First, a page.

The discovery of CRP dates back to 1930 when William Tillett and Thomas Francis, working at the Rockefeller Institute, published a paper in the Journal of Experimental Medicine entitled: "Serological reaction in pneumonia with a non-protein somatic fraction of the pneumococcus." They were investigating the Pneumococcus, a bacteria responsible for pneumonia, meningitis and other serious infections. The pneumococcus was known to contain two distinct constituents. One was present in the bacterial capsule and the other a nucleoprotein in the cell body. Tillett and Francis identified a third chemically distinct, non-protein somatic fraction which was heat and acid soluble. They designated this "Fraction C". Their key discovery was that if sera from patients with bacterial infections was mixed with the C-fraction of the pneumococcus an immediate precipitation was observed.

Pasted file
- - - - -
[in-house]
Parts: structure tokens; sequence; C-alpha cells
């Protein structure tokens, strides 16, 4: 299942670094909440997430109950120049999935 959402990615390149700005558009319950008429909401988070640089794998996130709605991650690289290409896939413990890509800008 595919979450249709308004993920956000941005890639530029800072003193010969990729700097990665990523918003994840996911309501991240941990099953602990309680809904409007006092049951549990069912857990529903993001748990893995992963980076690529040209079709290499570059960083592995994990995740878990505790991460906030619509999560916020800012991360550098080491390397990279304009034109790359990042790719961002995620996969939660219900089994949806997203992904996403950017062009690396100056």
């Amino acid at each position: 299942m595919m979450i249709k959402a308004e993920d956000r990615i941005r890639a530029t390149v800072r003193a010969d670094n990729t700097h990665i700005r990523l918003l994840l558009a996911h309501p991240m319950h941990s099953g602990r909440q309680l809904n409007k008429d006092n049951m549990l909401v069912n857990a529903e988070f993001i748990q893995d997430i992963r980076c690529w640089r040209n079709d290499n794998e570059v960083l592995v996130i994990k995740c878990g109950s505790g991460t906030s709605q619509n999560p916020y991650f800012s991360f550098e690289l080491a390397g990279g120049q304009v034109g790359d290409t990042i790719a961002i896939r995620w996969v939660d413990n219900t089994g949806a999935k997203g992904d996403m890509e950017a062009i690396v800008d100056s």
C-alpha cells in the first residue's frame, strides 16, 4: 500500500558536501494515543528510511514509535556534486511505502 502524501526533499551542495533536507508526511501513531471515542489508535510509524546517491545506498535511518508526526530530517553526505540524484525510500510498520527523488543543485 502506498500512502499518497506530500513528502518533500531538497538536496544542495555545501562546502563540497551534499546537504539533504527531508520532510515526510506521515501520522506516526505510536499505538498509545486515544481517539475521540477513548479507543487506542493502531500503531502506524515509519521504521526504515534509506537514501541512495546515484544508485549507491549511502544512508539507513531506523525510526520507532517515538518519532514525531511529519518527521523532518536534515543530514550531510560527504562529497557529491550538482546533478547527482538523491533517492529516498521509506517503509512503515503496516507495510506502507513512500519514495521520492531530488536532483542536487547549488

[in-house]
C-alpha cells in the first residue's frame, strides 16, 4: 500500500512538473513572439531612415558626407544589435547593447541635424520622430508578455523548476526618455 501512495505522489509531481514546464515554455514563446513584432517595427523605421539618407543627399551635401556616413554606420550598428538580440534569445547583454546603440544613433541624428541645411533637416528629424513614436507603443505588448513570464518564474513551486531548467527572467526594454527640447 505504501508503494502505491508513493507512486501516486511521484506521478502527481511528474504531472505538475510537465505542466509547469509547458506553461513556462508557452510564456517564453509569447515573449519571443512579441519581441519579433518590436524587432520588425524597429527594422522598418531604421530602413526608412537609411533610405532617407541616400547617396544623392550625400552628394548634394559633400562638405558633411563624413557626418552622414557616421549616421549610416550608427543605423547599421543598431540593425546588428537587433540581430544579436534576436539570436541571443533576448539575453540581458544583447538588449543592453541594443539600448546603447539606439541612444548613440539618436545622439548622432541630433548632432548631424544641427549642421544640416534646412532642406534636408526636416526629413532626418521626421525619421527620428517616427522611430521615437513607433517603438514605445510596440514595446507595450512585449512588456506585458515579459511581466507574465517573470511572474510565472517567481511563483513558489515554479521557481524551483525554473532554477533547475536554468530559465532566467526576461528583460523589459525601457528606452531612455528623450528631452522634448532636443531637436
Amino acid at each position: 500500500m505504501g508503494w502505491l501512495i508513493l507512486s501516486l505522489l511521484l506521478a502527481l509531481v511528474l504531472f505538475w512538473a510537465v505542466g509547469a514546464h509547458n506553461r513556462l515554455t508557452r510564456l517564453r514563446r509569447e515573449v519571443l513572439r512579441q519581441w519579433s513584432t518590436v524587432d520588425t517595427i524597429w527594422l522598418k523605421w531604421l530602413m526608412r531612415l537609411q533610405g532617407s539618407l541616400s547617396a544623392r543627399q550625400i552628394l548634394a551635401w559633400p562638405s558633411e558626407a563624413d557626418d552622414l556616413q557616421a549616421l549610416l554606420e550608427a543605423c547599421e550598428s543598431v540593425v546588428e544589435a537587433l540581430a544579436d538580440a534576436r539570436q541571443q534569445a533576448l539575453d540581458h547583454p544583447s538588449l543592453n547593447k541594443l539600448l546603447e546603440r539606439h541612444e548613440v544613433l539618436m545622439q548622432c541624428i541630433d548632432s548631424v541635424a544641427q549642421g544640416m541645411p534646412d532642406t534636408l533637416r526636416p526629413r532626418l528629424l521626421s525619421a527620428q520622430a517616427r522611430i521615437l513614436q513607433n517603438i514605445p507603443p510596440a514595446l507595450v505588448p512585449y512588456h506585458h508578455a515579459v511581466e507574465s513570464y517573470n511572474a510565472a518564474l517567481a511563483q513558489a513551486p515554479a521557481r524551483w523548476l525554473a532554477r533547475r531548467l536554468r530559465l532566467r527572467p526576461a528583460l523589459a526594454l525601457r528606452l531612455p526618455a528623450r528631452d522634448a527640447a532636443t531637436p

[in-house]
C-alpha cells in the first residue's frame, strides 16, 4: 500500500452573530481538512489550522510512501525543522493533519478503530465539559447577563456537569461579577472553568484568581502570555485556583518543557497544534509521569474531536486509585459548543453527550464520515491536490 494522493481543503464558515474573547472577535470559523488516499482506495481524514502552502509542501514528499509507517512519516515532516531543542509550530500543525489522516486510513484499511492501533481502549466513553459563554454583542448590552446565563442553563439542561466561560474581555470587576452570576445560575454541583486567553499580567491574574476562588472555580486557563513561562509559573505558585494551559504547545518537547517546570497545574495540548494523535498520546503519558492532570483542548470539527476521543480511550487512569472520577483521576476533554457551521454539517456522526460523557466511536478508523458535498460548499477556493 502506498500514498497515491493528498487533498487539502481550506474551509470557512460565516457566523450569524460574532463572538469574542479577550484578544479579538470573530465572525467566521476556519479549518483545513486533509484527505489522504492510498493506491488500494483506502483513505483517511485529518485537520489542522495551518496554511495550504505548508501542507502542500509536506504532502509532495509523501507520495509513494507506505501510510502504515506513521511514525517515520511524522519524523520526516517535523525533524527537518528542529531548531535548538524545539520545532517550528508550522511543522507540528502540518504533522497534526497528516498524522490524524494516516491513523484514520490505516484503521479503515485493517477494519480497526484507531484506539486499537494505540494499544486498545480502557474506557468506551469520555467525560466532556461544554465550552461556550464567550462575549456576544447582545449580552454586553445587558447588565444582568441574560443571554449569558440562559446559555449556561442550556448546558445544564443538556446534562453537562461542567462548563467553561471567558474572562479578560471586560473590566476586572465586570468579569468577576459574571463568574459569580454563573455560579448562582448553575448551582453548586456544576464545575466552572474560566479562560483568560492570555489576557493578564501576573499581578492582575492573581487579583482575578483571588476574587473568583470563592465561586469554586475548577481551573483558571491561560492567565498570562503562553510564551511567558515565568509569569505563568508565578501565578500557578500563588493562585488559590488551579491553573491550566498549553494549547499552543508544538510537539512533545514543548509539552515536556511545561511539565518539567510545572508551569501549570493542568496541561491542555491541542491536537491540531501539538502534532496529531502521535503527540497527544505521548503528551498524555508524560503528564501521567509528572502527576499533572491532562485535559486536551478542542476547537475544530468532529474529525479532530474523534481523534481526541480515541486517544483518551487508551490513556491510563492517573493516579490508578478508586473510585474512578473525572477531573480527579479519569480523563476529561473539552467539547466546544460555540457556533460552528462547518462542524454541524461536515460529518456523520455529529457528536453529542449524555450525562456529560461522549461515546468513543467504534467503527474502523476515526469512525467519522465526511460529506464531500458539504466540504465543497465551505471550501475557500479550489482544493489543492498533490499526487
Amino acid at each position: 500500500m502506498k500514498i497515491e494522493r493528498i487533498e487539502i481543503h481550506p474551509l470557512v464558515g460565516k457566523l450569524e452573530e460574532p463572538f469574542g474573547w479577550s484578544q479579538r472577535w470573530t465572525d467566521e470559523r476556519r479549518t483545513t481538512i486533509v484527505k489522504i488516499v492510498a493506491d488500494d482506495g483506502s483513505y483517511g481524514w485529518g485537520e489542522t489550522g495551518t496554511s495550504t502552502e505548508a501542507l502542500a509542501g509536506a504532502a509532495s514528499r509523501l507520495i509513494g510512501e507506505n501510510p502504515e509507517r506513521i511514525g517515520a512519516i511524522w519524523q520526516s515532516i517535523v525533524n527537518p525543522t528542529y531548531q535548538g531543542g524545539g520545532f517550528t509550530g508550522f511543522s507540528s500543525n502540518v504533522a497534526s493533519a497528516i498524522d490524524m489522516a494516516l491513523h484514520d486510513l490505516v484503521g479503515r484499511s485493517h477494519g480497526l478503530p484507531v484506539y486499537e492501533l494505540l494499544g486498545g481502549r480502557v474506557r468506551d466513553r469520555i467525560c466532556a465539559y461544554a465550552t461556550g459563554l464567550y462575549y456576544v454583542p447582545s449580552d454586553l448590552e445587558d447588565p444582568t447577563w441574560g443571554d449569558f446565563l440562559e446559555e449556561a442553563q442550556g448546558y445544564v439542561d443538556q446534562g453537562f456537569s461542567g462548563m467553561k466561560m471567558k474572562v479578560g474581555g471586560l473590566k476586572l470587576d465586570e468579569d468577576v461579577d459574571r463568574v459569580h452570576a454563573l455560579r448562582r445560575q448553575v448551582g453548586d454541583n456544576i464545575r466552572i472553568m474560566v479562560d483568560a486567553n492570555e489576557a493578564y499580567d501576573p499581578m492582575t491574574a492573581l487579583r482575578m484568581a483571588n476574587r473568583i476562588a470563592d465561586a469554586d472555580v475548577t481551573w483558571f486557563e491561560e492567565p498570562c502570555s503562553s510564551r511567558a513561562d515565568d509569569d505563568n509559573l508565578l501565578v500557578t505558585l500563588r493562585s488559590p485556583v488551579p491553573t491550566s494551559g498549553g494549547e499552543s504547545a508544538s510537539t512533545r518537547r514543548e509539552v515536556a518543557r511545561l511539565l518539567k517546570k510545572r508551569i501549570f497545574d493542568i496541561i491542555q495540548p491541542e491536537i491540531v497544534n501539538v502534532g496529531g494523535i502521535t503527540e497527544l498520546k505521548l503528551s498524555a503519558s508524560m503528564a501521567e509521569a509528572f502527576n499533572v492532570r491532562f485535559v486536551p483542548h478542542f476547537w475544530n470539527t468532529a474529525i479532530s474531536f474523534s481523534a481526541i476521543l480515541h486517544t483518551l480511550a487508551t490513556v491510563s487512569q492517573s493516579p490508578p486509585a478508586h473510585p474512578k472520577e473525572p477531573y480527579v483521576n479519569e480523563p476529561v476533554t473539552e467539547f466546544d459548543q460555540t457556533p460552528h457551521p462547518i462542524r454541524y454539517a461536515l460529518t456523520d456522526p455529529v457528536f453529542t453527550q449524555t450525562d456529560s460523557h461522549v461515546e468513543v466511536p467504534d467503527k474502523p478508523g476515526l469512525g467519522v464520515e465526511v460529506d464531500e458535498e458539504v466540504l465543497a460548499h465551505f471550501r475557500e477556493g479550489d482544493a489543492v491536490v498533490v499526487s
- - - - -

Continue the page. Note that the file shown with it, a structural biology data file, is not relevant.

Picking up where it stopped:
CRP is widely used today and is useful for assessing patients with suspected infections. In cardiology CRP is valuable in monitoring the response to antibiotic treatment in patients with infective endocarditis. It is also increased in patients with acute coronary syndromes predicting risk of death, cardiac rupture and recurrent myocardial infarction. More recent evidence has also emerged that CRP might have a role in predicting people at increased risk of heart disease. The precise biological role of CRP is still debated and it is unclear 80 years after its discovery whether it is a marker of disease or an immune mediator but whatever its role it is certainly a very valuable biomarker in everyday clinical practice.
Tillett WS, Francis T. Serological reactions in pneumonia with a non-protein somatic fraction of pneumococcus. J Exp Med. 1930 Sep 30;52(4):561-71.